Bike tracks would help, but hills a big hurdle for cycling in Hong Kong
A number of your correspondents have encouraged people to try to cycle more in Hong Kong, even suggesting that they could cycle to work or school every day.
They argue that apart from being environmentally friendly, it is also an excellent way to get regular exercise. I think they are good ideas, but I do not believe they are feasible for a city like Hong Kong.
Firstly, in Hong Kong, there are no separate bicycle lanes to separate cyclists from cars on the roads, and this is rather dangerous. In countries where cycling became part of the culture, there are at least cycling facilities.
For example, in Shanghai where I relocated in mid-January, cycling is very popular among locals and tourists because the city has tracks which can only be used by cyclists and motorbikes.
Also, the tracks are wider and well connected to other parts of Shanghai, and so they are easily accessible and are very convenient.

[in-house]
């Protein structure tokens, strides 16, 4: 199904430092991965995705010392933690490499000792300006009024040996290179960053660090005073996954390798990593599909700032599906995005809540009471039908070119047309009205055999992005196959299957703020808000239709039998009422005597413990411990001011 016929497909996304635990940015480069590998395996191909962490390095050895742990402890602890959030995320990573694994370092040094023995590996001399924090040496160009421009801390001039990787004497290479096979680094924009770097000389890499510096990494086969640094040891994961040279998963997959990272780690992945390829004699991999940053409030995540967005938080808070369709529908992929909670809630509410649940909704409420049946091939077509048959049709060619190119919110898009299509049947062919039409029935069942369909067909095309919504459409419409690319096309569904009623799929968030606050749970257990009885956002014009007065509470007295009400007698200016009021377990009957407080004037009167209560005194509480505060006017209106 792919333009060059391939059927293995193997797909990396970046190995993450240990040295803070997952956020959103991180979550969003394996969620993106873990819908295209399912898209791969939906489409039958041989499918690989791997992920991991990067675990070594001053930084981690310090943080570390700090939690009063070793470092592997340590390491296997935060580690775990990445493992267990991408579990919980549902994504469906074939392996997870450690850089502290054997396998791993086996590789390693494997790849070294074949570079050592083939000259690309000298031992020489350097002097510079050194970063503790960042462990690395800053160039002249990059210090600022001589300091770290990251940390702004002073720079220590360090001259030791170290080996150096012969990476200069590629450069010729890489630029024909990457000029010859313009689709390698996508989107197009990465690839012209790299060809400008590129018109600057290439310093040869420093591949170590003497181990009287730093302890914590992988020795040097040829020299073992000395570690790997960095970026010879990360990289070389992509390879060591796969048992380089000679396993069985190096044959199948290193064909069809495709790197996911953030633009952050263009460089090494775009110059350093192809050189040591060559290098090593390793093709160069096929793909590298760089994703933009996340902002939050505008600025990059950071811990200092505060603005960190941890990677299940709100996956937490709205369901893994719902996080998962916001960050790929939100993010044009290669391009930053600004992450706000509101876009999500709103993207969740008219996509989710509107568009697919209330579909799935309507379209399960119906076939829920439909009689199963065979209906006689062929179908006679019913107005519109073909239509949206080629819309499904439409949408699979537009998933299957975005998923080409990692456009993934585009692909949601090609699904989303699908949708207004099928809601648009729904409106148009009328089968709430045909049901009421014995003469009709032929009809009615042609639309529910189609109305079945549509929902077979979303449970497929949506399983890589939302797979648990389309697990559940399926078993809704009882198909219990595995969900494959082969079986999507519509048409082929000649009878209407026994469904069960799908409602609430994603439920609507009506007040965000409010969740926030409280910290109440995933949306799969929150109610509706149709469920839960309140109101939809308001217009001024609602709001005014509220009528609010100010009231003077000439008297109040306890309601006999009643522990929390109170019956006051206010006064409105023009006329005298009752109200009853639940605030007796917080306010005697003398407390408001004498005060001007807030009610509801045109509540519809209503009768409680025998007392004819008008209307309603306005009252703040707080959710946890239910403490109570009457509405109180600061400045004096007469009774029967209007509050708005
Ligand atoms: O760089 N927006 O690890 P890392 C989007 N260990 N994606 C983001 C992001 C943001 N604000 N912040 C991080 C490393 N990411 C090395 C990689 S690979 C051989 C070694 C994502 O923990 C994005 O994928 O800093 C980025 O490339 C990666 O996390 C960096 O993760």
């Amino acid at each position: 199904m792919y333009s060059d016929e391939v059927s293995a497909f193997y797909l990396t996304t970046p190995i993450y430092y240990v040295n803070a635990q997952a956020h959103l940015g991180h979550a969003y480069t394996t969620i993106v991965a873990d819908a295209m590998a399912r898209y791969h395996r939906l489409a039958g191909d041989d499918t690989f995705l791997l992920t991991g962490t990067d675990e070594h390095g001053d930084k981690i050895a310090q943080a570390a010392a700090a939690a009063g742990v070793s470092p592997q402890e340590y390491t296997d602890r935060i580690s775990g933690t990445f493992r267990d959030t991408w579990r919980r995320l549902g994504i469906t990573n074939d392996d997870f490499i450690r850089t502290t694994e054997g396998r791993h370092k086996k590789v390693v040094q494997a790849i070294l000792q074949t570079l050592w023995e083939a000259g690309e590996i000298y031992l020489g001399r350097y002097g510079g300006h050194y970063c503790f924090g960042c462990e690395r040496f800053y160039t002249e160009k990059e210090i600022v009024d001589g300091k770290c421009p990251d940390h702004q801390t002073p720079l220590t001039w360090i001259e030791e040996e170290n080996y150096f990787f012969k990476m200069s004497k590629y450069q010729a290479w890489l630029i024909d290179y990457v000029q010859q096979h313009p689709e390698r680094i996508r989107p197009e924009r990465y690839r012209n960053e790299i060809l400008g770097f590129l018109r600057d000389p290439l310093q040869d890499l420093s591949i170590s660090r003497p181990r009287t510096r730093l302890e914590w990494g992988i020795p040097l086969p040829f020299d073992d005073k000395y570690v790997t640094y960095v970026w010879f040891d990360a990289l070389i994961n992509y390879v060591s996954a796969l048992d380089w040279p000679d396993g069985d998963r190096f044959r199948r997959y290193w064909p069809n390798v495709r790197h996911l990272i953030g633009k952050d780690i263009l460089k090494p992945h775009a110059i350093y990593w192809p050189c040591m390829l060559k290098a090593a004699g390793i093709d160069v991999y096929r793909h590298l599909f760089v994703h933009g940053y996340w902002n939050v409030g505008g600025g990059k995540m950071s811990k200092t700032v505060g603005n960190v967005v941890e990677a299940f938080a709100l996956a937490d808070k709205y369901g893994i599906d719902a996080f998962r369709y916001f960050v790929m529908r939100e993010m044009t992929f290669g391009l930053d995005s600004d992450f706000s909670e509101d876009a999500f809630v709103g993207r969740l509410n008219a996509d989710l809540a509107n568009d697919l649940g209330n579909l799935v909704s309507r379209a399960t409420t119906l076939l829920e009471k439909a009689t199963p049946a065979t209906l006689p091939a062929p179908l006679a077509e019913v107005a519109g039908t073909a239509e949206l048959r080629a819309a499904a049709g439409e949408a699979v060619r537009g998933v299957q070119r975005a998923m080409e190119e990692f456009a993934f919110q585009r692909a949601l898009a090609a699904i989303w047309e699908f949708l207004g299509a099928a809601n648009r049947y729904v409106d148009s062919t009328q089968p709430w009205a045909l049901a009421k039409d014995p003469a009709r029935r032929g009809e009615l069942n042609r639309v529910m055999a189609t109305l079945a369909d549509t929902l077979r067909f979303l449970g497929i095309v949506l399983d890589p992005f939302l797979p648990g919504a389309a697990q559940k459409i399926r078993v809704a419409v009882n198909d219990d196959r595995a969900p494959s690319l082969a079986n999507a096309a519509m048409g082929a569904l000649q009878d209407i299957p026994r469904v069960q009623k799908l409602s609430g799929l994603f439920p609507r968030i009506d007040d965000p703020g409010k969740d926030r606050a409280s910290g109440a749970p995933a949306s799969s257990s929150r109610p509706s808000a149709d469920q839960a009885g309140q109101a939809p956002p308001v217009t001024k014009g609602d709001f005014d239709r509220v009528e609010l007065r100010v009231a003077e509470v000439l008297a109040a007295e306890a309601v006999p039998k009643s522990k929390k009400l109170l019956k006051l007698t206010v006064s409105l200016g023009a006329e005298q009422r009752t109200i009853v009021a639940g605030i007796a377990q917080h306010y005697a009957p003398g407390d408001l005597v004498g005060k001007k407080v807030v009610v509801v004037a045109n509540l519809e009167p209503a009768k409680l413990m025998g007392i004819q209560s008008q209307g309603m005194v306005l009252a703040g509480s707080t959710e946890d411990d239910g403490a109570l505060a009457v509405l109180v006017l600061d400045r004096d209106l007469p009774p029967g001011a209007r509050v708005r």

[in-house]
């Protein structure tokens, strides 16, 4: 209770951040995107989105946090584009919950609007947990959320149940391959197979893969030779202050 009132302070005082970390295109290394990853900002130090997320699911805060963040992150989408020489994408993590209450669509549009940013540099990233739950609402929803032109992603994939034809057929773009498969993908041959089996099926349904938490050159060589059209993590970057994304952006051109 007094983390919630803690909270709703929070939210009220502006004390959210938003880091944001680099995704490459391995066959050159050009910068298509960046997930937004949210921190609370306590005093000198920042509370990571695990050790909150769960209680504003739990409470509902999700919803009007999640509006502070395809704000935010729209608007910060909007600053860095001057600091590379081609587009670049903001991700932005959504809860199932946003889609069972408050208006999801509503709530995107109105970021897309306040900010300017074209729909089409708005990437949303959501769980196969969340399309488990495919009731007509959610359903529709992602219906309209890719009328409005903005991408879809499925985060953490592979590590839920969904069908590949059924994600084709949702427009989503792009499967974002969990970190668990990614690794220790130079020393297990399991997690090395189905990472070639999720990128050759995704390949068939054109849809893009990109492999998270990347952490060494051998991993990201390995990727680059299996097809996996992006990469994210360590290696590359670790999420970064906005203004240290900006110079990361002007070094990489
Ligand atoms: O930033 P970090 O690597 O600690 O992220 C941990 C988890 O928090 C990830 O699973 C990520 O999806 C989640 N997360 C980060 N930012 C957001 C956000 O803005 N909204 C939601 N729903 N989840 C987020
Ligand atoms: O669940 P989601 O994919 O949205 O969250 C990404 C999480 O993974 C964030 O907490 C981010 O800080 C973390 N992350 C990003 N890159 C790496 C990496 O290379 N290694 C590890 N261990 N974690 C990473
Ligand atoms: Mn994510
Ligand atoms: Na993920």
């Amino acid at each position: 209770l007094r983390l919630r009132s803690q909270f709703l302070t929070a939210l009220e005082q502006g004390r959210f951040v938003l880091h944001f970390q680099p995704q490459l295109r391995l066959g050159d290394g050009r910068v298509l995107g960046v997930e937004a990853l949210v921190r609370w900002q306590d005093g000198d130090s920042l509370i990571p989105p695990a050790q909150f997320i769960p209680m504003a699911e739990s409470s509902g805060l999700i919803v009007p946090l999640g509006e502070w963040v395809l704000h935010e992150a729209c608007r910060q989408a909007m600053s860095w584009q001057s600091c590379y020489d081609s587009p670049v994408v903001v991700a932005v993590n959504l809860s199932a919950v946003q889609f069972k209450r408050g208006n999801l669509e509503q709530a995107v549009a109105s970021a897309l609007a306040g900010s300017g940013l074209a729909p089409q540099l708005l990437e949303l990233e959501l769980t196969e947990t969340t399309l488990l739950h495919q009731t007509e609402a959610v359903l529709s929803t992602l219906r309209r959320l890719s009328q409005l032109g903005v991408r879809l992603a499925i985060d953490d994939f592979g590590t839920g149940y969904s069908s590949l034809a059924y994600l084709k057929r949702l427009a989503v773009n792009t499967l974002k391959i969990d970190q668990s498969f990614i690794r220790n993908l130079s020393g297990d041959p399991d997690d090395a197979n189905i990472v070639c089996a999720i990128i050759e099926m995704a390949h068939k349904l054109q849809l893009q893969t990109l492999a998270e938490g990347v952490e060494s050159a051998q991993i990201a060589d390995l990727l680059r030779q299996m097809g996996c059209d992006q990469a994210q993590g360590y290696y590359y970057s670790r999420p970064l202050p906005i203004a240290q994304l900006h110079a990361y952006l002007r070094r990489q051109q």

In other countries such as the Netherlands, where millions use bikes every day, special cycle routes have been made throughout cities. In one Dutch city, Delft, the government constructed a whole network of cycle paths, which encouraged even more people to forget their cars and get on their bikes. And so slowly, over time, one by one, other cities followed suit.
There’s another reason cycling won’t take off anytime soon in Hong Kong – our roads are not flat. There are too many steep hills and slopes which makes it difficult to persuade people to hop on a bike.
Even if Hong Kong can provide dedicated cycle lanes, and perhaps a separate set of traffic signals for cyclists (to distinguish from those for motorists), due to the lack of proper infrastructure, I do not think that it is likely that cycling will be a norm in our city, in the near future anyway.
Eunice Li Dan-yue, Shanghai